It’s not easy being a retail business and the impact of Covid-19 is still being felt as events continue to disrupt trading.
Even though lockdown measures are now (hopefully) a thing of the past, Associated British Foods-owned Primark still saw volatile trading over the summer because of people being told to self-isolate. There remains a real risk of further disruption if there is an autumn flare-up of Covid as more people interact in society and the Delta variant still rages.
“Primark has a simple business model – sell a wide range of clothes and do so at the lowest price possible. Very few people leave its stores with only one item in their shopping bag as there is considerable temptation to keep popping items in the basket as everything is so cheap,” according to Russ Mould from AJ Bell.
“That puts pressure on the company to keep its stores as fully stocked as possible to take advantage of the typical customer’s shopping habits. Primark has flagged that supply chain issues are likely to hit its autumn/winter inventory levels, so the company will no doubt have to do some clever rearranging of its store layouts to make them look as full as normal.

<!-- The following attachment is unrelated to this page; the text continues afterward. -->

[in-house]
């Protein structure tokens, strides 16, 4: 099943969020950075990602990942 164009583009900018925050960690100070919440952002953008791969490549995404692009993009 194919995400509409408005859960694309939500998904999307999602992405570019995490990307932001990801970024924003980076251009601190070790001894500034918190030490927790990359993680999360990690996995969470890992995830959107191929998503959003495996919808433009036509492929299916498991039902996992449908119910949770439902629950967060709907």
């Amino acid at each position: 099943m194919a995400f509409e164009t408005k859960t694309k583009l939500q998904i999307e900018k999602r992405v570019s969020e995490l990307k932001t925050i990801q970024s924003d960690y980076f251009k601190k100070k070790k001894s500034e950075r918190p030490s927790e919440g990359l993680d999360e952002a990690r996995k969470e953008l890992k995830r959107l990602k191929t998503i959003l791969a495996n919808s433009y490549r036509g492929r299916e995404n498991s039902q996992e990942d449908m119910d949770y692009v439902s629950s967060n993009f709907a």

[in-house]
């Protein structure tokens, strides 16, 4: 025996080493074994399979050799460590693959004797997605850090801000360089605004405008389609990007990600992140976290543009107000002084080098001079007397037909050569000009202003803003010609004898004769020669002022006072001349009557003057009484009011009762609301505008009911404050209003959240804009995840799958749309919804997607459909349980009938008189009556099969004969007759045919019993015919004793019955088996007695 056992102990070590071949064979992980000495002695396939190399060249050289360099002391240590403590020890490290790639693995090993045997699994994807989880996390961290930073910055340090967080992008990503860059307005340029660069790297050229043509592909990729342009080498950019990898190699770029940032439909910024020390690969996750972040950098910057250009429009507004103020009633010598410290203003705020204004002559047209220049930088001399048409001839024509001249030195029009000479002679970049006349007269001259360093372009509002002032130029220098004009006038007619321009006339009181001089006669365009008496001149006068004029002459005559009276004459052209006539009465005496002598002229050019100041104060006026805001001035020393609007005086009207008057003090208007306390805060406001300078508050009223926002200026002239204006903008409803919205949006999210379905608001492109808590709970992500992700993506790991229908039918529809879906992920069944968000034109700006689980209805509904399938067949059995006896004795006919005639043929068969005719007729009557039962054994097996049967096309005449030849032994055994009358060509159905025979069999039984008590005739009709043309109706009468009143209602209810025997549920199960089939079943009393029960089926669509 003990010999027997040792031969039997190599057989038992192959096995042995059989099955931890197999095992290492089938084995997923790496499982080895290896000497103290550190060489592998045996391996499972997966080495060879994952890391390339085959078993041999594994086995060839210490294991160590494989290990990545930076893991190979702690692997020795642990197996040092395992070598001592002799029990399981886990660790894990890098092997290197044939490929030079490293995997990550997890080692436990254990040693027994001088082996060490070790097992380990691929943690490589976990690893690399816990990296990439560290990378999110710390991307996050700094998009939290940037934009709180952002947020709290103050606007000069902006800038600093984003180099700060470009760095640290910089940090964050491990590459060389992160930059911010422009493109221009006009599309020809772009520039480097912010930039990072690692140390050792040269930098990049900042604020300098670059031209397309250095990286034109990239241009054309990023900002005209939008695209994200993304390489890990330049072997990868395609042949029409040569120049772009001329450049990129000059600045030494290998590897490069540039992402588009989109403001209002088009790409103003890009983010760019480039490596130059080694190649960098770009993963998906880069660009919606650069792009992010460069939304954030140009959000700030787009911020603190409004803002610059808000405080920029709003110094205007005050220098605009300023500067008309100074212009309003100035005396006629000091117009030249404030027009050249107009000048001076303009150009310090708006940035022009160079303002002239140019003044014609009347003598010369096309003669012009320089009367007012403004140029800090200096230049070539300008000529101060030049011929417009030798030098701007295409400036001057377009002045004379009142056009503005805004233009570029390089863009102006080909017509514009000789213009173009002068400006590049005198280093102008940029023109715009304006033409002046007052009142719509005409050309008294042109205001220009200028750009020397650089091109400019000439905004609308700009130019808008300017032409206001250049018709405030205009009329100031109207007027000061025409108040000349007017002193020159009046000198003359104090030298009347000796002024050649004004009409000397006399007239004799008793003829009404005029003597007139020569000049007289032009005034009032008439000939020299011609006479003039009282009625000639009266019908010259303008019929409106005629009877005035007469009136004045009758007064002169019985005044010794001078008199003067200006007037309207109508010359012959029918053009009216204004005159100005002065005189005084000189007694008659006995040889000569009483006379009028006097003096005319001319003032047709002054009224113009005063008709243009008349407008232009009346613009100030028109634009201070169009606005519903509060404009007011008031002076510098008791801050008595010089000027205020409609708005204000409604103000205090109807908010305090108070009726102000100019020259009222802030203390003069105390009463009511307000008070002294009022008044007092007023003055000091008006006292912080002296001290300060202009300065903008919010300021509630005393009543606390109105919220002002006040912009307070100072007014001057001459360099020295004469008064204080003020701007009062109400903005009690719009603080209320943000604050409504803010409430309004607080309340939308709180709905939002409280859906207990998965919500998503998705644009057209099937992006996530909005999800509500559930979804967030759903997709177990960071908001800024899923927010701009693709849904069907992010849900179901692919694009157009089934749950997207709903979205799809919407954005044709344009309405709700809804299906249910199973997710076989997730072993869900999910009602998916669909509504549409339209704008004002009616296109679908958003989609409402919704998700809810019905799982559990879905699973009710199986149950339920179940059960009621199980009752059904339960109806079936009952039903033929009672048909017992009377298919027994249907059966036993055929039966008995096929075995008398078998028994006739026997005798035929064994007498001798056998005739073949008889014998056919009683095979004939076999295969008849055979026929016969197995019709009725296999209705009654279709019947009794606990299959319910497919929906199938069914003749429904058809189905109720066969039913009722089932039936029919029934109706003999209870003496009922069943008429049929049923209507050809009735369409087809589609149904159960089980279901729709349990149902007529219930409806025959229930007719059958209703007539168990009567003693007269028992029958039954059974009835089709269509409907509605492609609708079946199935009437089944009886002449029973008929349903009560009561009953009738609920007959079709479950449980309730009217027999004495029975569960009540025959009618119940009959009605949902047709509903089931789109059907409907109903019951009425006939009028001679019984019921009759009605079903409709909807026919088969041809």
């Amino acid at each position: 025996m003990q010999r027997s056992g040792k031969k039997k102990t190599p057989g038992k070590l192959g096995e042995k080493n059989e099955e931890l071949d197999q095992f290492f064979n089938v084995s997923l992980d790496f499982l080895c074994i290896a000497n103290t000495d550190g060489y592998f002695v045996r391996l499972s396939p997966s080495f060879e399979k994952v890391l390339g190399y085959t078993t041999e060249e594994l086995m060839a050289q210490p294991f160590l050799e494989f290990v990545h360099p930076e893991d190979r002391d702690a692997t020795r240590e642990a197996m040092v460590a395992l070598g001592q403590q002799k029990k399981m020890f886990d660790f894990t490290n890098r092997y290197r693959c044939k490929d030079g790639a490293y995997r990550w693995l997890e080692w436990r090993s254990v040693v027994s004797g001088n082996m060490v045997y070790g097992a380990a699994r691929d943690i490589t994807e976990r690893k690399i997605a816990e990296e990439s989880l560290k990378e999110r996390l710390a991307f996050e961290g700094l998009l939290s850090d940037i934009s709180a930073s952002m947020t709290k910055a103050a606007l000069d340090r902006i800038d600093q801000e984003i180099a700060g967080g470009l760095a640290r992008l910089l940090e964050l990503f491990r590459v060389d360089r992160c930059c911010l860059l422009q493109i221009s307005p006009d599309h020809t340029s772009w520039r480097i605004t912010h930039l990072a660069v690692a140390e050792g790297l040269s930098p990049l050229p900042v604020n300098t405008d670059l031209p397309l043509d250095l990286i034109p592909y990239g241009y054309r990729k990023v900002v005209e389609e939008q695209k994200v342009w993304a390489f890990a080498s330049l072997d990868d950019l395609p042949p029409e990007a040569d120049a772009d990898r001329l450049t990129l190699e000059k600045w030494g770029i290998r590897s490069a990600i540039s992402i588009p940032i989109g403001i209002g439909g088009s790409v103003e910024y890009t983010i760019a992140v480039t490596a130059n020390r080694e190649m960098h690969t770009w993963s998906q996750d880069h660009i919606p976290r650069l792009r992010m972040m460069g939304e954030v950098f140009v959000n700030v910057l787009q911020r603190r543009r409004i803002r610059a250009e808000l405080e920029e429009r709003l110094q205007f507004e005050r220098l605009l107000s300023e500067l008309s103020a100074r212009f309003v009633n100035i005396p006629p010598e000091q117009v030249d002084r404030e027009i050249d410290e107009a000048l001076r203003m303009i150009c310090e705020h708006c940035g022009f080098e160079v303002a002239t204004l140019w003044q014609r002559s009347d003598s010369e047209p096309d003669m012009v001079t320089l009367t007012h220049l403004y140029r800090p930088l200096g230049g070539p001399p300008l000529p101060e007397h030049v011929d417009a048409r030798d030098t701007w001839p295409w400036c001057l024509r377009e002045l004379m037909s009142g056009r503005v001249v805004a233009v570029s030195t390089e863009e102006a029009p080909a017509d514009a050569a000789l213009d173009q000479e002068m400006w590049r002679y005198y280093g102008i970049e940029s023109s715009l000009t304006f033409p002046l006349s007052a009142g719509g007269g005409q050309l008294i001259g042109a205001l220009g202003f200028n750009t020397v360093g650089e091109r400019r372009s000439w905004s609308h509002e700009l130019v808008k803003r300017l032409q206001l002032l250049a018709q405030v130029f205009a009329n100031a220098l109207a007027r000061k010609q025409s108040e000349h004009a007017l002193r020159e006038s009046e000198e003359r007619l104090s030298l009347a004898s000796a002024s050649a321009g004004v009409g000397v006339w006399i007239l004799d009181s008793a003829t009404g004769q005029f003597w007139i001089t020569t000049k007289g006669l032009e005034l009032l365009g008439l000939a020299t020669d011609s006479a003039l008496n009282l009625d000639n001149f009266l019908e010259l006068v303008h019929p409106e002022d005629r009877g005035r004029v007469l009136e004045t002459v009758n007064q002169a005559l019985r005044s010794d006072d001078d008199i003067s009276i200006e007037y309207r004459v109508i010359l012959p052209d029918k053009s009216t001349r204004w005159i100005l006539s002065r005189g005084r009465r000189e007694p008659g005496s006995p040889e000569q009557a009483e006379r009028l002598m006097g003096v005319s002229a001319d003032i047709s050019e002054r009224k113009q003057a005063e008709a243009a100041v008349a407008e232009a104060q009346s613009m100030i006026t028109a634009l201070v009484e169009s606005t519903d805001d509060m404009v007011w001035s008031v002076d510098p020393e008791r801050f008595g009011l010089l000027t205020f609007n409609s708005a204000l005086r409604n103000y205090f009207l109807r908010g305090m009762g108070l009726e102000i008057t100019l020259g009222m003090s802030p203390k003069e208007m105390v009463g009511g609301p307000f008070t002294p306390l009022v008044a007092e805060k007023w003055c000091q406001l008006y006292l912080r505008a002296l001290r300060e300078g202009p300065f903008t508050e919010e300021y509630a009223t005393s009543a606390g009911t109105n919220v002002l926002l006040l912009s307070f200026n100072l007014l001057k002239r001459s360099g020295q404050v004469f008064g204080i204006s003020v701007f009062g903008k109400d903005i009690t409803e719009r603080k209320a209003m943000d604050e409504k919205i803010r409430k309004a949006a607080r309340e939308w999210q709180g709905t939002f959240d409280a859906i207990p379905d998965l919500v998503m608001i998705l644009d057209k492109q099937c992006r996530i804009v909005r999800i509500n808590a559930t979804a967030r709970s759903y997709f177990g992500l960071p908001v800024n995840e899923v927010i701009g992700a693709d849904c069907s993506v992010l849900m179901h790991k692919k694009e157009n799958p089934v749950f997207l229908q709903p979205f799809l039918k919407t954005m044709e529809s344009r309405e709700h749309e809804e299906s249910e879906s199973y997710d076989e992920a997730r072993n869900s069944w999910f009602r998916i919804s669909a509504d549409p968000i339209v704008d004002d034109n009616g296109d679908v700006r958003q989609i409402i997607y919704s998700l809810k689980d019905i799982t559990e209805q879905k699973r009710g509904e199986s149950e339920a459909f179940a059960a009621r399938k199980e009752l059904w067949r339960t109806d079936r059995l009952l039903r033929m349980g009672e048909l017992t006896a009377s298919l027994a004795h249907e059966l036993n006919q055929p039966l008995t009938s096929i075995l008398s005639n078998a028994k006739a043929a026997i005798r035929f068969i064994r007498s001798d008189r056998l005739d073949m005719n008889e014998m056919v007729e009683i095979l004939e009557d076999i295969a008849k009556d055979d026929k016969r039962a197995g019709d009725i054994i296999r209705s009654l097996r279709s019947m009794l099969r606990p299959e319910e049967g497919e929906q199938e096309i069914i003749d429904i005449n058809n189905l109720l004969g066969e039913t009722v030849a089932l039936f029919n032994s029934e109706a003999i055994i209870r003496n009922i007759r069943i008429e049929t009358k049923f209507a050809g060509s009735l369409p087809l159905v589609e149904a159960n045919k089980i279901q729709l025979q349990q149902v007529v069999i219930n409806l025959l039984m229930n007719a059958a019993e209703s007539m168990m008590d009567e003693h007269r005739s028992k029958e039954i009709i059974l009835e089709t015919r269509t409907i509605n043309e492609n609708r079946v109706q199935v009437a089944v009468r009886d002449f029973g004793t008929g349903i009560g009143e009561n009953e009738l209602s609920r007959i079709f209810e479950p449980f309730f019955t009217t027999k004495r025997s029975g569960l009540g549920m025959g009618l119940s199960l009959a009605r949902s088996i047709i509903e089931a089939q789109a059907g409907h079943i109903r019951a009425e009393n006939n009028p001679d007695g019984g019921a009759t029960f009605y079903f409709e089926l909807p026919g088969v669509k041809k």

“Covid restrictions have also impacted its progress with store expansion. It’s having trouble weighing up potential new sites which is negative for a brand that has thrived from planting new flags in various parts of the world.
“Sustaining the store rollout is very important when you consider that Primark doesn’t sell its products online. It’s always said that the economics of the web don’t add up when its product price tags are so cheap.
“On that front, it is interesting to see the company announce plans to launch a new website but there is no sign that this will be a transactional one. Historically it has used the online channel just to showcase products and the new plan seems to be centred on letting customers see which products are available on a store-by-store basis.
“Knowing if something is stocked in your local store or not is useful if you want to avoid a wasted trip into town, but equally it’s a lost opportunity for Primark to sell them something else. Just remember its success has been led by people visiting its stores, browsing the aisles and walking out with products they weren’t initially intending to buy.”